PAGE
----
Shares in Aspen jumped 6% in afternoon trade on Wednesday on news of the deal and after it posted a 31% jump in full-year profit.
The agreement gives Aspen an assured pipeline of vaccine orders for years to come, chief executive officer Stephen Saad said. Aspen has a contract with Johnson & to package its Covid-19 vaccine into vials and earlier this year it extended its agreement to allow it to package, sell and distribute the vaccine under its own brand Aspenovax for Africa.
But it has not received a single order yet for the Covid vaccine and its J&J orders under its previous contract were also "dwindling", putting at risk its 450-million-dose vaccine production line.
Saad and other executives said early in August the company might look at pivoting the Covid vaccine lines to produce anaesthetics or other products.
"(It's) not a great way to run a factory and to keep people employed with uncertainty," Saad said, referring to the lack of Covid-19 vaccine orders.
The deal with Serum gives Aspen certainty on volumes, which will eventually more than cover an expected decline in revenues from its Covid vaccine contract with J&J, he said.
But he cautioned it would take at least 12 months for the production of new vaccines to begin. Until then Aspen still hoped to secure orders for Aspenovax.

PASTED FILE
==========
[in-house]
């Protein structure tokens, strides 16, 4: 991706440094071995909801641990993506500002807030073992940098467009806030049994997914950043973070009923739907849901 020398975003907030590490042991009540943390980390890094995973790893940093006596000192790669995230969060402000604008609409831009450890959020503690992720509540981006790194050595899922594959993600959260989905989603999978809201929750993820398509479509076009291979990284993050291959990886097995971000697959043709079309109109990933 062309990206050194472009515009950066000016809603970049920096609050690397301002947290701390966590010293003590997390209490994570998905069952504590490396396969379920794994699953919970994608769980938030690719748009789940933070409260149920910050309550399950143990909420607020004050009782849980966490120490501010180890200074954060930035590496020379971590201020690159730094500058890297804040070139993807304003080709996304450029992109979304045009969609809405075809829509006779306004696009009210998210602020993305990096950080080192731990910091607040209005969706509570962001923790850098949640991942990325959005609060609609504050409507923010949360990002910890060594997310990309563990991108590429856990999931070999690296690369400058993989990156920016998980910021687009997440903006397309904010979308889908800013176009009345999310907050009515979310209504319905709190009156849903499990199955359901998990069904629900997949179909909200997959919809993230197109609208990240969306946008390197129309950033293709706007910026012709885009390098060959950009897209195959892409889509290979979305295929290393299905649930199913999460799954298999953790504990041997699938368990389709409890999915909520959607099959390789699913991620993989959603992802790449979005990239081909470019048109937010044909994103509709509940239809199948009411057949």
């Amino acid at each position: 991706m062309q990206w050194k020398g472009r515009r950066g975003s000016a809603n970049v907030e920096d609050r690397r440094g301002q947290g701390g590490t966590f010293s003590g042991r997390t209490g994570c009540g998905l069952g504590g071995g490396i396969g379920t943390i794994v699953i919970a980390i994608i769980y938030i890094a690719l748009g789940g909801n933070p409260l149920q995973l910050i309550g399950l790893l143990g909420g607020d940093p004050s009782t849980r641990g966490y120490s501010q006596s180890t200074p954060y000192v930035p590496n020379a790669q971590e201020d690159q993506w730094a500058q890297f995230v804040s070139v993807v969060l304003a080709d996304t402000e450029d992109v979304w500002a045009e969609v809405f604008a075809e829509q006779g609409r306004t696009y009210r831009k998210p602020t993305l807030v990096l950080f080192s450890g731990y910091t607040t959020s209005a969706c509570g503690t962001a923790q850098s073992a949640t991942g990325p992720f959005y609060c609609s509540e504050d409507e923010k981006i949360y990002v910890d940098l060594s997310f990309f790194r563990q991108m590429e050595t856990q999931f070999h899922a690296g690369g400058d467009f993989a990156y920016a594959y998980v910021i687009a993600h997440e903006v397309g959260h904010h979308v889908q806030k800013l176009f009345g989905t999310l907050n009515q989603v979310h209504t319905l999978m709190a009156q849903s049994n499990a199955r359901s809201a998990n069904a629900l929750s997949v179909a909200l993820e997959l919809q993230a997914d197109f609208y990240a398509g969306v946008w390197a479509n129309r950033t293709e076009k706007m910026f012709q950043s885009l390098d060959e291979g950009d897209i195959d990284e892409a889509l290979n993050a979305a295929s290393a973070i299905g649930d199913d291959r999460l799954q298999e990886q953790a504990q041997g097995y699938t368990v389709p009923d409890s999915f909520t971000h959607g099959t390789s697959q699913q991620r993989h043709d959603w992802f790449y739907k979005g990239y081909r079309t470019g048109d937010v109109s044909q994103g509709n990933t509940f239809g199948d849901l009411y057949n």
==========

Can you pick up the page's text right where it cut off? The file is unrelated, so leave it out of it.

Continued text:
Under the Serum agreement, Aspen will produce hexavalent, pneumococcal, polyvalent meningococcal and rotavirus shots - all vaccines commonly administered in Africa - it said in a statement.
The two companies may also discuss expanding the agreement to include new products. Aspen is also expecting to receive grants from the Bill & Melinda Gates Foundation and the Coalition for Epidemic Preparedness Innovations aimed at boosting affordable vaccine production.
That would help the company supply vaccines to African countries, the vaccine alliance Gavi and Unicef.
The drugmaker's profit for the year ended June 30 rose 31% with headline earnings per share - the main profit measure in South Africa - at R14.61 versus R11.19 a year ago. It generated R38.6bn in revenue, a 2% increase over the prior year, with its J&J contract accounting for R1.4bn.
The deal with Serum gives Aspen certainty on volumes, which will eventually more than cover an expected decline in revenues from its Covid vaccine contract with J&J, he said. But he cautioned it would take at least 12 months for the production of new vaccines to begin.
Until then Aspen still hoped to secure orders for Aspenovax.
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